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Michael Givel

Apr 19, 2008, 12:00:29 PM4/19/08


Business-as-Usual Not a Viable Option

by Lester R. Brown

If food
security cannot be restored quickly, social unrest and political
instability will spread and the number of failing states will likely
increase dramatically, threatening the very stability of civilization

A fast-unfolding food shortage is engulfing the entire world, driving
food prices to record highs. Over the past half-century grain prices
have spiked from time to time because of weather-related events, such as
the 1972 Soviet crop failure that led to a doubling of world wheat,
rice, and corn prices. The situation today is entirely different,
however. The current doubling of grain prices is trend-driven, the
cumulative effect of some trends that are accelerating growth in demand
and other trends that are slowing the growth in supply.

The world has not experienced anything quite like this before. In the
face of rising food prices and spreading hunger, the social order is
beginning to break down in some countries. In several provinces in
Thailand, for instance, rustlers steal rice by harvesting fields during
the night. In response, Thai villagers with distant fields have taken to
guarding ripe rice fields at night with loaded shotguns.

In Sudan, the U.N. World Food Programme (WFP), which is responsible for
supplying grain to 2 million people in Darfur refugee camps, is facing a
difficult mission to say the least. During the first three months of
this year, 56 grain-laden trucks were hijacked. Thus far, only 20 of the
trucks have been recovered and some 24 drivers are still unaccounted
for. This threat to U.N.-supplied food to the Darfur camps has reduced
the flow of food into the region by half, raising the specter of
starvation if supply lines cannot be secured.

In Pakistan, where flour prices have doubled, food insecurity is a
national concern. Thousands of armed Pakistani troops have been assigned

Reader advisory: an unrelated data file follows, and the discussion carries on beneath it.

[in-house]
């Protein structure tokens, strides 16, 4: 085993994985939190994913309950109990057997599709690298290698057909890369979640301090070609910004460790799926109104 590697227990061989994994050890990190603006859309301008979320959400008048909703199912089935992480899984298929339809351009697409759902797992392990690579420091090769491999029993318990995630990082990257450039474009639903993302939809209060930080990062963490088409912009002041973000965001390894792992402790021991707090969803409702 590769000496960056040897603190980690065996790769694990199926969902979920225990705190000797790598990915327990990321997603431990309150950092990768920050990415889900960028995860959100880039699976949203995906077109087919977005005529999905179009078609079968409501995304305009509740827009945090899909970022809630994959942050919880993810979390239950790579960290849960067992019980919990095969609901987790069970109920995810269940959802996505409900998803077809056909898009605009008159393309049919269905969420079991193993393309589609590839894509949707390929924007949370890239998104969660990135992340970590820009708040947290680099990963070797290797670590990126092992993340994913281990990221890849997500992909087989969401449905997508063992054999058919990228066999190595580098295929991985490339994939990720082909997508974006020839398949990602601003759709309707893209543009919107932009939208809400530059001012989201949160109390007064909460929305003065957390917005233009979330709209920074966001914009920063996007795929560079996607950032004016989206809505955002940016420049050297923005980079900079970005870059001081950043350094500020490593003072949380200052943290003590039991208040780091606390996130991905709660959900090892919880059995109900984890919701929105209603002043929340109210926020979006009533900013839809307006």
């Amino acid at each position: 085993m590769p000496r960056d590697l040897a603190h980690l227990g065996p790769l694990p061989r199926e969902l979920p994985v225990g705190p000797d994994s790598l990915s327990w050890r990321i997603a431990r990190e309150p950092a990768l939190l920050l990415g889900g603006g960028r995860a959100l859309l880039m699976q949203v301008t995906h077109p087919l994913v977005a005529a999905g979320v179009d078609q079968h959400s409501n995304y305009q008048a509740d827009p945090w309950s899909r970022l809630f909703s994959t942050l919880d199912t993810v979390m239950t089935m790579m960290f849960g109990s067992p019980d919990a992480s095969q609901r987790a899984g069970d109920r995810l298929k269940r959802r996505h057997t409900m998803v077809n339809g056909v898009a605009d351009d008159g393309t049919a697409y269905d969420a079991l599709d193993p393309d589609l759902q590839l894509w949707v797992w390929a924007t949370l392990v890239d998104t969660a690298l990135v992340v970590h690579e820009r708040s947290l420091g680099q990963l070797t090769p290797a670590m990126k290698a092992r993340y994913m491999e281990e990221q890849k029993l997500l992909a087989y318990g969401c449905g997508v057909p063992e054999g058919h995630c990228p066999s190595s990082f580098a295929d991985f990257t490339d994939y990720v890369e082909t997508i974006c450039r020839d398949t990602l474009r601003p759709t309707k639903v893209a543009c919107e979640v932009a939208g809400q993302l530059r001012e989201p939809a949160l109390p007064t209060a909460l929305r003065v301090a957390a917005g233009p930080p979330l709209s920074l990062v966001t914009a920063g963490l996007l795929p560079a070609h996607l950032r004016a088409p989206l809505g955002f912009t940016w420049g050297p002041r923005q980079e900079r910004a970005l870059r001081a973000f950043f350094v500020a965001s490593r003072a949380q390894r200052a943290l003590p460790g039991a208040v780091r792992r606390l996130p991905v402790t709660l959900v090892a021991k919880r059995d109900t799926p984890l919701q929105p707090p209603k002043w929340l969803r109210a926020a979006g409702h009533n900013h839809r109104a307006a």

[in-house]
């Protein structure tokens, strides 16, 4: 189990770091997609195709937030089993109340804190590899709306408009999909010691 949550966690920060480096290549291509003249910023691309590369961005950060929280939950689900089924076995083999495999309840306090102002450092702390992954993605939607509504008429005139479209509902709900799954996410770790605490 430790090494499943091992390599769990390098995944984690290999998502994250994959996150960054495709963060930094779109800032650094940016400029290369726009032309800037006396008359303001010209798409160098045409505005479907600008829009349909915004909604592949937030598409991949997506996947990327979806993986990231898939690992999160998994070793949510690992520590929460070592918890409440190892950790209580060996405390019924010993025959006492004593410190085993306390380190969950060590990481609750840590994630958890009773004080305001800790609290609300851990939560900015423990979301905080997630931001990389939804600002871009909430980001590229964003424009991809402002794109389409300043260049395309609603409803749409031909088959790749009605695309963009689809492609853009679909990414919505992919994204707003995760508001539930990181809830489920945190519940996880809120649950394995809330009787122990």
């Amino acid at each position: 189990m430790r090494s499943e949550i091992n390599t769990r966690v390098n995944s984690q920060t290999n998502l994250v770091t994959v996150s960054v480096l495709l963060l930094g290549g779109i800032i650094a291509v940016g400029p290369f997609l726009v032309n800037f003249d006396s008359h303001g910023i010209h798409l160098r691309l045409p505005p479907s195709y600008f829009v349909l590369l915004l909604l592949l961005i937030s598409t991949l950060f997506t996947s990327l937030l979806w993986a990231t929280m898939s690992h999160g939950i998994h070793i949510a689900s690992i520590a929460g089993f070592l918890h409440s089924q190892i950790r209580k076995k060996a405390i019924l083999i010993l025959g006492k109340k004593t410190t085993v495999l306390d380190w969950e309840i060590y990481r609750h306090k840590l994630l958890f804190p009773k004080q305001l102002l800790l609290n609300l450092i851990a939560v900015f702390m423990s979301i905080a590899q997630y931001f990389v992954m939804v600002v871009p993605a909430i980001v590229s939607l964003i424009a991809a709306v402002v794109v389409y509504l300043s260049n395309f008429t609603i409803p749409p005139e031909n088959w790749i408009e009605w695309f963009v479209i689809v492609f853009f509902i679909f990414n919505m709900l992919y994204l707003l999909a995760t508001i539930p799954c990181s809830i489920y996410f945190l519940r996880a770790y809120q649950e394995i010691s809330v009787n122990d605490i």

to guard grain elevators and to accompany the trucks that transport

Food riots are now becoming commonplace. In Egypt, the bread lines at
bakeries that distribute state-subsidized bread are often the scene of
fights. In Morocco, 34 food rioters were jailed. In Yemen, food riots
turned deadly, taking at least a dozen lives. In Cameroon, dozens of
people have died in food riots and hundreds have been arrested. Other
countries with food riots include Ethiopia, Haiti, Indonesia, Mexico,
the Philippines, and Senegal. (See additional examples of food price

The doubling of world wheat, rice, and corn prices has sharply reduced
the availability of food aid, putting the 37 countries that depend on
the WFP's emergency food assistance at risk. In March, the WFP issued an
urgent appeal for $500 million of additional funds.

Around the world, a politics of food scarcity is emerging. Most
fundamentally, it involves the restriction of grain exports by countries
that want to check the rise in their domestic food prices. Russia, the
Ukraine, and Argentina are among the governments that are currently
restricting wheat exports. Countries restricting rice exports include
Viet Nam, Cambodia, and Egypt. These export restrictions simply drive
prices higher in the world market.

The chronically tight food supply the world is now facing is driven by
the cumulative effect of several well established trends that are
affecting both global demand and supply. On the demand side, the trends
include the continuing addition of 70 million people per year to the
earth's population, the desire of some 4 billion people to move up the
food chain and consume more grain-intensive livestock products, and the
recent sharp acceleration in the U.S. use of grain to produce ethanol
for cars. Since 2005, this last source of demand has raised the annual
growth in world grain consumption from roughly 20 million tons to 50
million tons.

Meanwhile, on the supply side, there is little new land to be brought
under the plow unless it comes from clearing tropical rainforests in the
Amazon and Congo basins and in Indonesia, or from clearing land in the
Brazilian cerrado, a savannah-like region south of the Amazon